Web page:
The Nantahala River, Home to Summer Campers and World-Class Canoe/Kayak Athletes


Nantahala Gorge

Nantahala, in the Cherokee language, means “Land of the Noon-day Sun.” Over the course of centuries, the river here has carved out an eight-mile gorge that is so deep that many parts of it see direct sunlight for only a short time each day. It is an area beloved for its natural beauty and its outdoor recreational opportunities, and is located within the Nantahala National Forest, approximately five miles south of the Great Smoky Mountains National Park.

The Nantahala River has a history of attracting adventure seeking tourists, but in truth, year-round whitewater recreation on this river is a by-product of power generation at Duke Energy’s Nantahala Hydroelectric Project, which has served the far western North Carolina counties since 1942. Dam-controlled flows facilitate dependable adventures ranging from commercial rafting trips to private canoe and kayak outings and regional, national, and international whitewater competitions. The river water comes from Nantahala Lake – the hydro project reservoir – which has an elevation of 3,000 feet, and so is refreshingly cool, even in the heat of summer. The river is also a nationally-renowned favorite of fly fishing enthusiasts, particularly the cascades above the power plant, where trout abound in the fast, cold water.

According to a 2009 study conducted by researchers at Western Carolina University, whitewater recreation on the Nantahala contributes a total of $85.4 million to the local economy annually, and represents a total of 1,061 jobs.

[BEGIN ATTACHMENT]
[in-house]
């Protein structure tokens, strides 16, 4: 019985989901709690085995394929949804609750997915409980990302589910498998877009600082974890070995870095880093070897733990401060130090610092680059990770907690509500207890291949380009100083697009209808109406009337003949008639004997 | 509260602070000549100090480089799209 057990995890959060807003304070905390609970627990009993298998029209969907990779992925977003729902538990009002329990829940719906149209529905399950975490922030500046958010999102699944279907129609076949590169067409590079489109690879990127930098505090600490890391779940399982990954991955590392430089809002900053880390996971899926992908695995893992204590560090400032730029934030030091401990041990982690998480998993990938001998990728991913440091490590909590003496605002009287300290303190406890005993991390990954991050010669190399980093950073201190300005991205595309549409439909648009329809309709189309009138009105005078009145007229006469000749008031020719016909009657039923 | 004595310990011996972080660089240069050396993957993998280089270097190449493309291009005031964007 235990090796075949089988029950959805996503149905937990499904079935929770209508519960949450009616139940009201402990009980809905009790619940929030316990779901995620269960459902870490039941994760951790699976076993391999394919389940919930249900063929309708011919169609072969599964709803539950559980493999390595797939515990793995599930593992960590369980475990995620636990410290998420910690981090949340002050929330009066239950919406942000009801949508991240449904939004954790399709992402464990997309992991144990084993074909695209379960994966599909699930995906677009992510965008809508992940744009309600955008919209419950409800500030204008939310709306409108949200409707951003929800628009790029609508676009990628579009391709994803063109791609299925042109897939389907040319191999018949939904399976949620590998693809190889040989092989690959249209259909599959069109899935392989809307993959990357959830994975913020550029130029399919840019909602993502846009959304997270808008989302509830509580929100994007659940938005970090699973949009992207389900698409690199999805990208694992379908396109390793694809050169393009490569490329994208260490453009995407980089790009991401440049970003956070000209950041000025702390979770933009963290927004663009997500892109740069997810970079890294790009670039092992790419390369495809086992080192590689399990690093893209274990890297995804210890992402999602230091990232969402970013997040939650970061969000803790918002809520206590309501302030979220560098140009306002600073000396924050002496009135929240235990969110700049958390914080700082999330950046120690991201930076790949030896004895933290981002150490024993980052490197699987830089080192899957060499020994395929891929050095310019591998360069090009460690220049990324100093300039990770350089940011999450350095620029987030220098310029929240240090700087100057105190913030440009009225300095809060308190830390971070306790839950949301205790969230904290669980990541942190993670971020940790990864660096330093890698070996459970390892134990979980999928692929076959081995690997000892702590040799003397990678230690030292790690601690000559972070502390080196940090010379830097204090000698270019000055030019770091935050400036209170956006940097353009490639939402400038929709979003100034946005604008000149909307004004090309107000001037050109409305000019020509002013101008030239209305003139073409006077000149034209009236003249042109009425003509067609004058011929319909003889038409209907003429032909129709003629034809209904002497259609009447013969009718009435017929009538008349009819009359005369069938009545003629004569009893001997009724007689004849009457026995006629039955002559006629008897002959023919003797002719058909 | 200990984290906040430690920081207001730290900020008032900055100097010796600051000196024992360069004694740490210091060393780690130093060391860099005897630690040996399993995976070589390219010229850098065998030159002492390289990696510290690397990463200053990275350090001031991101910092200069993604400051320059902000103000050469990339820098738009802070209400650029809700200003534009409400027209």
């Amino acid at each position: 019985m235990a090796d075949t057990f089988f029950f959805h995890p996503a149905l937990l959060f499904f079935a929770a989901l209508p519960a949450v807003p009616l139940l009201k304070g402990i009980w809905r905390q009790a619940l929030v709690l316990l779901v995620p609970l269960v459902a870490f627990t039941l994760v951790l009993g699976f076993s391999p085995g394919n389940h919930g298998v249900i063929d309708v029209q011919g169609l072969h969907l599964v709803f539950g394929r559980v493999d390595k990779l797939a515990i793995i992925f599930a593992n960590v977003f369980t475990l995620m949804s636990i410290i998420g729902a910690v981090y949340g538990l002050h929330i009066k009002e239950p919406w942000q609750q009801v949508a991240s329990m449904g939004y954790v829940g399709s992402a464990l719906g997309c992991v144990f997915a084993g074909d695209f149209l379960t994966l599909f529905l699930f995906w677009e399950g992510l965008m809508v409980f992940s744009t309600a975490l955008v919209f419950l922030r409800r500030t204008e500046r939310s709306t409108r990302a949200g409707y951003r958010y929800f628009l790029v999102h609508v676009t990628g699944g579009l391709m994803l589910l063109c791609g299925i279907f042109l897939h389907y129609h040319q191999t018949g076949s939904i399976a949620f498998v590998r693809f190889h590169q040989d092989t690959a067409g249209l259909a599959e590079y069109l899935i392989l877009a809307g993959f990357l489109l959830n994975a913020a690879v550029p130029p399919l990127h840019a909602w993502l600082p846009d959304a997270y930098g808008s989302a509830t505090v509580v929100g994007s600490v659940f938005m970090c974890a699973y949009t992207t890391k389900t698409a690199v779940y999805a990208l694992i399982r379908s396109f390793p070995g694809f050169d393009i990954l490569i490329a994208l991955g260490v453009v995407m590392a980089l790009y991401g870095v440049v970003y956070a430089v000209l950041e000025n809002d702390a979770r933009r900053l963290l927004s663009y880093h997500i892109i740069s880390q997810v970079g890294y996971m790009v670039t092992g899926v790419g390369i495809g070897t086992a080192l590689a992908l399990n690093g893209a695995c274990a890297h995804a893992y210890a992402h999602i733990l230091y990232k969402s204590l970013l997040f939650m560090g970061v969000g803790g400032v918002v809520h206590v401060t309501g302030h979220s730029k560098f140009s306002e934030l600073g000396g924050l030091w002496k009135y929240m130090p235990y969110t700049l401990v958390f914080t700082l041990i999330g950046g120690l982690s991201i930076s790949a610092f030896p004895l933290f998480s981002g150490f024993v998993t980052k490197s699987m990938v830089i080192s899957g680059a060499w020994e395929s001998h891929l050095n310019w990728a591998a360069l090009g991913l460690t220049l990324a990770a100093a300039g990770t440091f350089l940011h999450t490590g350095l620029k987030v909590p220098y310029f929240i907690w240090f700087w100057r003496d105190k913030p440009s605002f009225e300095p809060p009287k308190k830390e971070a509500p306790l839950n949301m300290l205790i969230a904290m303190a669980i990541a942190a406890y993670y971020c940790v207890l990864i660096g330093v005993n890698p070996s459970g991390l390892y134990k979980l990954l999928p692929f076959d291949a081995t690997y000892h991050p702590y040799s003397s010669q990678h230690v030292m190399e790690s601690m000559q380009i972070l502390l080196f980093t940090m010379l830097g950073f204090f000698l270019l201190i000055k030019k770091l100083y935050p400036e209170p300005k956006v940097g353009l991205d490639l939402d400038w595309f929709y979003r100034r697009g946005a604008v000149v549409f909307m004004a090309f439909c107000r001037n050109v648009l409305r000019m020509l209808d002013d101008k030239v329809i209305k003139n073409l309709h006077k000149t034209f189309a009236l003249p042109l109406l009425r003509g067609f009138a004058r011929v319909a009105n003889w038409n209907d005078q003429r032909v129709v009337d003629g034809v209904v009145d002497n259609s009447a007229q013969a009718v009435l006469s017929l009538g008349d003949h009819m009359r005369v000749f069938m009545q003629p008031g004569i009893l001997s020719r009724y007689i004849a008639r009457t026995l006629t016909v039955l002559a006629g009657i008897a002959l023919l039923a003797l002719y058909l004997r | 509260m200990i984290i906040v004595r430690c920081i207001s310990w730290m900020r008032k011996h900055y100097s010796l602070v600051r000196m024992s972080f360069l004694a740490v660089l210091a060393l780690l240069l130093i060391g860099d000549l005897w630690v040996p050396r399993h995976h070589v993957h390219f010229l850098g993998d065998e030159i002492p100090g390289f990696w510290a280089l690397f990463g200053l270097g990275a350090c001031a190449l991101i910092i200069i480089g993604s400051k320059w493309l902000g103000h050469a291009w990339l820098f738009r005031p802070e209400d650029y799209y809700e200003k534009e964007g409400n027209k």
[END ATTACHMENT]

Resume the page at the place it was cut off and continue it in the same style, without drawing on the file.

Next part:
Building the 2013 Wave

In 2011, the Golden Leaf Foundation awarded the Swain County Tourism Development Authority a grant of $195,000 to fund construction of the 2013 Wave. The construction of this in-stream enhancement will create a world-class competitive freestyle kayaking feature in the Nantahala Gorge, making the Nantahala an attractive venue to host national and international events in this quickly-growing sport. The concrete and rock structure allows for fine-tuning for a variety of uses, and is being conducted with the support of the NC Department of Natural Resources, Swain County, NC, the US Forest Service, Duke Energy, and through the efforts of the Nantahala Gorge Organizing Committee.

Nantahala Lake photo courtesy Duke Energy.

A Short History of
Whitewater Boating on
The Nantahala River

In the mid-1940’s, campers from several WNC-based summer camps began running the Nantahala in wooden canoes. As word spread, the river became increasingly popular with canoe clubs, Boy Scout troops, and other groups interested in developing whitewater skills. By 1972, the growing community of boaters, combined with local training opportunities, had attracted a significant number of US National and Olympic Canoe/Kayak Team members to the Nantahala area.

In the 1970’s as water releases became more predictable, recreational use of the river had grown large enough to support commercial outfitters. The first of these was the Nantahala Outdoor Center, which began operations in 1972. Today, there are more than a dozen outfitters in the Nantahala Gorge. The river is the nation’s third-most popular river — and the busiest per river mile — hosting over 200,000 visitors each year and the site of numerous national and international competitions, most recently the annual Bank of America US Whitewater Open, and the 2011 USACK Slalom National Championships.